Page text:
Three qualities of online discourse contribute to its ability to transform individual and community consciousness in ways that are unrealizable in face-to-face interactions. First, in the multilogue (SHANK, 1993; SHANK & CUNNINGHAM, 1996) the artificial properties of writing that "heighten consciousness" by providing "not only proximity but also distance" (ONG, 1982, p.82) fuse with the give-and-take intimacy of oral communication. The resulting discourse retains a certain "prima facie" character. That is to say, participants present real identities to each other. In a multilogue individuals can be challenged to defend their assertions. These challenges can occur days (or months or minutes) after the original message is posted and still retain the give-and-take immediacy of face-to-face conversation. Yet, within this intimate exchange, writing forces the mind into a "slowed-down pattern" that causes the mind to examine and reorganize its natural thinking processes (ONG, 1982, p.40). 
Second, online discourse is situated in a community of practice. What's more, this community not only generates physical artifacts of its thoughts and conversations, it also chronicles them with a time stamp and, in the case of threaded discussions, the position those conversations hold in the multilogue. It is impossible then to disconnect the individual learning, thinking, and reflection from the evolving norms of the community. Simply put, online discourses influence and are influenced by the lifeworld of the online community since they occur within the real life progression of events within the community of practice. To examine it, you must examine the culture of the community at the time the discourse occurred.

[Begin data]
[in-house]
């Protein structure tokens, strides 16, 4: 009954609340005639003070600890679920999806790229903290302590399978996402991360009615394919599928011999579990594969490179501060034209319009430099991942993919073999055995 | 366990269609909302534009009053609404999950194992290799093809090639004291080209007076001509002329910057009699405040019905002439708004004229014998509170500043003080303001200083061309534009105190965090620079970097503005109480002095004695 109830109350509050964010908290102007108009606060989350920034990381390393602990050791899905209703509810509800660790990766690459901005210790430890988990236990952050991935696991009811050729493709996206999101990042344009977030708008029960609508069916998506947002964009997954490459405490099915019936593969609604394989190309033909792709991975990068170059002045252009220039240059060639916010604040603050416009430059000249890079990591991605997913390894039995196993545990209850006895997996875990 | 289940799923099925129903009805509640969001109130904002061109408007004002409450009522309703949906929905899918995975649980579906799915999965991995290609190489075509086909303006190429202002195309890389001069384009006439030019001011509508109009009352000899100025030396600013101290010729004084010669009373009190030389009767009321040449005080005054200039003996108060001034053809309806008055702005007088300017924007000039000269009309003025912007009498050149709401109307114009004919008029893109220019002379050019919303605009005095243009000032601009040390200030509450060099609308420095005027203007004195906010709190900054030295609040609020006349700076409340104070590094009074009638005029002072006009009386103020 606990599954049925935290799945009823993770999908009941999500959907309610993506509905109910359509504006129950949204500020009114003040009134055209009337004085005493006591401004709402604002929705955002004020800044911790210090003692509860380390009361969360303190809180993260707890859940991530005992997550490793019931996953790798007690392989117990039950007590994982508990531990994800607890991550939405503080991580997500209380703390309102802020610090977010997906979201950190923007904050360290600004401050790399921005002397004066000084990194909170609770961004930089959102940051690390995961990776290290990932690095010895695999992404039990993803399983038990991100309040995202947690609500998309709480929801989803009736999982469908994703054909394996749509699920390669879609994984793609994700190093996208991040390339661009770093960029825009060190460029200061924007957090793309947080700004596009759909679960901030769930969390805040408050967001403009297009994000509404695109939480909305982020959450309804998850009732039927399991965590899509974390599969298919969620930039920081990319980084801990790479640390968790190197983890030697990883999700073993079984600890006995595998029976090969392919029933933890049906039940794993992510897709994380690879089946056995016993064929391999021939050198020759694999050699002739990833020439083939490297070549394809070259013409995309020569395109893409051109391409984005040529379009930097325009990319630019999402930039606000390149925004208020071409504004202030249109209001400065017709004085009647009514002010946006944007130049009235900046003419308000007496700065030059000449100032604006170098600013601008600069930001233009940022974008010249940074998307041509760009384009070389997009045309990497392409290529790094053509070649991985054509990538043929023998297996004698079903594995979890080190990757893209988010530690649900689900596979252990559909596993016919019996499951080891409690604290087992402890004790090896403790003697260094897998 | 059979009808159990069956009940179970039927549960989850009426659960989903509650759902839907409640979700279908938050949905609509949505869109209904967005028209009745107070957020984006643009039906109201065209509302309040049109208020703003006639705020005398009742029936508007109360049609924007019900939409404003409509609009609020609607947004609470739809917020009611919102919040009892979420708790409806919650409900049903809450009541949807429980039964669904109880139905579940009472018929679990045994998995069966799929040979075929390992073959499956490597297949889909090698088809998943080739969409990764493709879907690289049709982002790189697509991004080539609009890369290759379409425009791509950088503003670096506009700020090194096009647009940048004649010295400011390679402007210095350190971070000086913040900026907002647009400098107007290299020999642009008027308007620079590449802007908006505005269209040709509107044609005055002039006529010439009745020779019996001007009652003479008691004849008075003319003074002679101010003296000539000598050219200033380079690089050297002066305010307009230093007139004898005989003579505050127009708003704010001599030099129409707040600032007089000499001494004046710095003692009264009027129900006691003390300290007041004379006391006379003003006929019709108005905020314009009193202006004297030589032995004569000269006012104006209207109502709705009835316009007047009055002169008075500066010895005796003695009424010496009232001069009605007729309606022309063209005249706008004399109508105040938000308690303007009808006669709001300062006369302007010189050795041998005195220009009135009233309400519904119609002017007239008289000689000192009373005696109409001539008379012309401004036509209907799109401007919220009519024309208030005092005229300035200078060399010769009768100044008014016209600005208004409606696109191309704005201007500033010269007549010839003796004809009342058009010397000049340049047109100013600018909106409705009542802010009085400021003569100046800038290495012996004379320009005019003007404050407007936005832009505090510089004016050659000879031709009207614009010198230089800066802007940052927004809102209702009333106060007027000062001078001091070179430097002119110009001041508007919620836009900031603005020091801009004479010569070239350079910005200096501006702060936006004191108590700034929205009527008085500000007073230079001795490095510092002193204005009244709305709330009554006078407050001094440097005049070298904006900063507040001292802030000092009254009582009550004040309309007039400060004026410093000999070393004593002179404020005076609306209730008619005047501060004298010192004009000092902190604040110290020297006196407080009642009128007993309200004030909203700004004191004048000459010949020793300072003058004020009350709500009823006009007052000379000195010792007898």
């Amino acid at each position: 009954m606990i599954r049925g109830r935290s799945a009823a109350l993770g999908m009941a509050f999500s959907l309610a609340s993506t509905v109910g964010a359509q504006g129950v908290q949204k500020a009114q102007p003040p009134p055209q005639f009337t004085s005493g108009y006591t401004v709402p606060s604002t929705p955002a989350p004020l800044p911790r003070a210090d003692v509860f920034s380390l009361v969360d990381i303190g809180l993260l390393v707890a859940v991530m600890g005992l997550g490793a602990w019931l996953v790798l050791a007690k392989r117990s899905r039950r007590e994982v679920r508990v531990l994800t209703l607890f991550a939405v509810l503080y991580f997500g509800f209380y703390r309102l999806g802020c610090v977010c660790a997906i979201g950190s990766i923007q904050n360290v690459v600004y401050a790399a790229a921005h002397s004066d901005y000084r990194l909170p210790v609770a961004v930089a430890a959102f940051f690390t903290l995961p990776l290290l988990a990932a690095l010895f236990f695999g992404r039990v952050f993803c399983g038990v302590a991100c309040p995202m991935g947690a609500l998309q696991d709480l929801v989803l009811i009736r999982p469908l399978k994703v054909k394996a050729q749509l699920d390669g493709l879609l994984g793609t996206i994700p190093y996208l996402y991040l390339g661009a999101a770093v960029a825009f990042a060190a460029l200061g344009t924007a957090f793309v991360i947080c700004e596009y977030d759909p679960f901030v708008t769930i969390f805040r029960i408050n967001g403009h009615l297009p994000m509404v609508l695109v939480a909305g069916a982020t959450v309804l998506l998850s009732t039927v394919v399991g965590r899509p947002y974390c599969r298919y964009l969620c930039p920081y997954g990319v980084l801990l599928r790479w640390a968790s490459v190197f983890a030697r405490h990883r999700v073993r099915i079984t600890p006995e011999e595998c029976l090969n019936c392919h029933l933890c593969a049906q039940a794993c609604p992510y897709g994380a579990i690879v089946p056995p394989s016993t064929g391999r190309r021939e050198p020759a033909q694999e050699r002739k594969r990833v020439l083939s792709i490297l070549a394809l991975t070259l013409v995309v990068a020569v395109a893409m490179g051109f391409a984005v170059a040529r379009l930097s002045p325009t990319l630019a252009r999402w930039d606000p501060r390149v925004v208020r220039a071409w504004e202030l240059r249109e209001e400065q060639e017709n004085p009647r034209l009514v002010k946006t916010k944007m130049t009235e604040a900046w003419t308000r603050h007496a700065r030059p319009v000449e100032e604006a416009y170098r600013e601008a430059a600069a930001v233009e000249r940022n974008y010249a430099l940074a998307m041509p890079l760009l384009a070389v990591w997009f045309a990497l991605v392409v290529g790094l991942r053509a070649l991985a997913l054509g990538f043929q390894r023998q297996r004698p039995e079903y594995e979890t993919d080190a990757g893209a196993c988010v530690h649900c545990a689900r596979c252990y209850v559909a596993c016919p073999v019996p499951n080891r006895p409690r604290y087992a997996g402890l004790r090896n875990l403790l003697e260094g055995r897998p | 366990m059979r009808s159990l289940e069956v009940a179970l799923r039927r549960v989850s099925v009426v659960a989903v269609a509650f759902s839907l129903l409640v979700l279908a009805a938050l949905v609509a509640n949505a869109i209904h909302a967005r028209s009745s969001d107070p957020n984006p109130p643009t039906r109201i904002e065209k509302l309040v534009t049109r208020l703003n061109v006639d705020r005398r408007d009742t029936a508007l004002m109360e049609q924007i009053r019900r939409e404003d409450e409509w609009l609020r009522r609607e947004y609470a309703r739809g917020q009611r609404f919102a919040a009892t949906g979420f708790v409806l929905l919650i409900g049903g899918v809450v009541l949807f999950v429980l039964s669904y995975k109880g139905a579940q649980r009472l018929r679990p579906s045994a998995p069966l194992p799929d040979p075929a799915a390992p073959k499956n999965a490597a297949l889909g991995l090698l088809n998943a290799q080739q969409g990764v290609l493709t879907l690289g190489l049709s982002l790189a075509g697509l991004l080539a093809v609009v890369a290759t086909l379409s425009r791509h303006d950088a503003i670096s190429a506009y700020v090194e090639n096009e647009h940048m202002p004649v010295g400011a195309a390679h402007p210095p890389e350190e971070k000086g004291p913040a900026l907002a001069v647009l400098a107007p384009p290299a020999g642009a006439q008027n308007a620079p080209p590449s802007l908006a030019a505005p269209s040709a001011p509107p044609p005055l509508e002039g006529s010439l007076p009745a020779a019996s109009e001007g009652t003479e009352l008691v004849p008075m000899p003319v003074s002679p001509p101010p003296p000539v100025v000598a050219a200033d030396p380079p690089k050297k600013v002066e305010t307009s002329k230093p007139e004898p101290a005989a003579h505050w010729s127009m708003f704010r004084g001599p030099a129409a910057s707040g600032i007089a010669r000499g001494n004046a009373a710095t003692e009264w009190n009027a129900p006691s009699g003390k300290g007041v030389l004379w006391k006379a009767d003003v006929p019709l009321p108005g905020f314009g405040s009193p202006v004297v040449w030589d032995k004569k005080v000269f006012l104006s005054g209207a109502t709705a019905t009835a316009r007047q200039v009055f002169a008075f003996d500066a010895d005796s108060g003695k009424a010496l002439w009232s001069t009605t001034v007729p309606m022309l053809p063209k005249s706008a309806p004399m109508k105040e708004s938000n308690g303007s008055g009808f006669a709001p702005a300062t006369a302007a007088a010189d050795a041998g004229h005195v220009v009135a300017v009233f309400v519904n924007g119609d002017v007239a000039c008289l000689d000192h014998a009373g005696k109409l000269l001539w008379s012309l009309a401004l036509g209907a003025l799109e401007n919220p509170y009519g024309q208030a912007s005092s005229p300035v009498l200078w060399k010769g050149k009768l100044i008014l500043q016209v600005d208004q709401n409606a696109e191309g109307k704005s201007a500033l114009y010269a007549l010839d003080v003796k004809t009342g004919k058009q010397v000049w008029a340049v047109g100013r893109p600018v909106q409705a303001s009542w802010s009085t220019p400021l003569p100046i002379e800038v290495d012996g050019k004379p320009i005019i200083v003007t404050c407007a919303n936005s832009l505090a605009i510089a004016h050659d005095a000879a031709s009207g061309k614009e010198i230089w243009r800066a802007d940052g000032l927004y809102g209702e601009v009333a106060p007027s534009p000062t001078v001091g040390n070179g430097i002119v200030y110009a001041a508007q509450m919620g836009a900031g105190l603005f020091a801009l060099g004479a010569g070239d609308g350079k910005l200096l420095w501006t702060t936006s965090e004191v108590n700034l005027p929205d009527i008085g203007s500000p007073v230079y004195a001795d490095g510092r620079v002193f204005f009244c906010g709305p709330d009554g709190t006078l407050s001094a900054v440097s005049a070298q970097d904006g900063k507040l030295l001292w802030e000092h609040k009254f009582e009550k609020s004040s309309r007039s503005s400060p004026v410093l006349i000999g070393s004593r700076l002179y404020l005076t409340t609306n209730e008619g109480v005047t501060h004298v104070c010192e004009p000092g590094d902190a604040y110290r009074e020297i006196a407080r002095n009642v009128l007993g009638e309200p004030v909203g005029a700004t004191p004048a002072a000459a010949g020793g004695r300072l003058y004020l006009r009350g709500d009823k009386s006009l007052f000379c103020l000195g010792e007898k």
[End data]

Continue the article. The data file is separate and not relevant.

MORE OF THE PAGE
Finally, reflection in an online learning community is a dynamic exchange—less linear, more chaotic, and influenced by the discourse of the individual within a community of practice. In innovative learning communities like TIL, long held personal beliefs bump up against the shared and personal beliefs, of others in interesting and unexpected ways. Moreover, individuals can "retrace" their authentic thinking and their learning since it remains frozen in time and context in multilogues. This phenomenon thrusts reflection into a contemporaneous process both private and public, intimate and detached, spontaneous and contemplated, and immediate and delayed. 
Online discourse has a distinctive nature that must be recognized by those seeking to understand the findings lurking there.